This month is the annual Canadian Armed Forces Small Arms Concentration, in which some 300 shooters from Canada’s military as well as teams from the United Kingdom, the Netherlands and the United States are competing. First organized back in 1868, the modern event is held at the Connaught Ranges and Primary Training Centre in Ottawa and has lots of hardware on display, both old and new.
Nothing quite tells the story like this shot, showing a Canadian Forces member in CADPAT with their Colt-Canada C7A2 and Elcan sight, followed by a Britsh Army competitor in their newly-adopted Multi-Terrain Pattern (MTP) camouflage armed their likewise-new SA80A3 (L85A3) Enfield and holstered Glock 17. At the end, a Canadian Ranger with a No. 4 Lee-Enfield.
The Canadian Ranger Patrol Group, part-time soldiers who range across the country’s wildest expanses, are still outfitted with .303 Enfield rifles, although the C-19 Sako in .308 is replacing them:
(Photos: Canadian Forces)
Another classic, the Browning-Inglis Hi-Power, produced in Toronto during WWII, are also still in service with the Canadians. Note the Glock 17s used by the Brits and Dutch on the range.
British soldiers with the new and improved SA80A3, the latest version of the Enfield L85 bullpup rifle which, for better or worse, replaced the classic FAL in the 1980s.
More in my column at Guns.com
With their vintage .303 No. 4 Lee Enfield rifles being phased out, the part-time soldiers of the Canadian Rangers are standing tall at the Canadian Armed Forces Small Arms Concentration.
The military shooting competition, in which some 450 shooters from Canada’s Regular Force and Primary Reserve, Canadian Ranger Patrol Groups, the Royal Canadian Mounted Police, and teams from the United Kingdom and the United States are competing, was first organized back in 1868.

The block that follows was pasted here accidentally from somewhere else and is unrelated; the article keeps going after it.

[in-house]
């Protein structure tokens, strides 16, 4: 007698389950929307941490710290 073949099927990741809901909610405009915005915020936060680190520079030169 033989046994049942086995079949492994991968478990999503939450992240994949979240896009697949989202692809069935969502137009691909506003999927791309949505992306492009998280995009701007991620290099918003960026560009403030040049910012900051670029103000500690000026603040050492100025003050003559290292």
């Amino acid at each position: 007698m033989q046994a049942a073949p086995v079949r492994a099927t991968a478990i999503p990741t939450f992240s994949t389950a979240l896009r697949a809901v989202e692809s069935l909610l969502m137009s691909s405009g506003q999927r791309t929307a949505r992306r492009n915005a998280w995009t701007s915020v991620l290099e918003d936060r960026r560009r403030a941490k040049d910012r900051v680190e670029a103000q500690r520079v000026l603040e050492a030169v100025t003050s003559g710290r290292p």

Held from September 5 to 17 at the Connaught Ranges and Primary Training Centre in Ottawa, it will be one of the final competitive shooting competitions in which the Canadian Rangers will use the Enfield, which is being replaced by the Sako/Colt Canada T3 CTR (Compact Tactical Rifle) rifle in .308.
While the Canucks plan to destroy surplus Enfields left after the conversion, those Rangers currently with them will be gifted their guns.
Note the Enfield competition belts to hold spare mags (Photos: Corporal Doug Burke/Canadian Forces Joint Imagery Center)
(Photos: Corporal Doug Burke/Canadian Forces Joint Imagery Center)
The below video from the Canadian Army, which shows some No. 4s at work at the Small Arms Concentration, details Sergeant Cyril Abbott of the 5th Canadian Ranger Patrol Group. Abbott served 20 years active with the Black Watch and 2 RCR, and has spent the past 32 years with the Rangers, giving him an impressive 52 years with the Colours.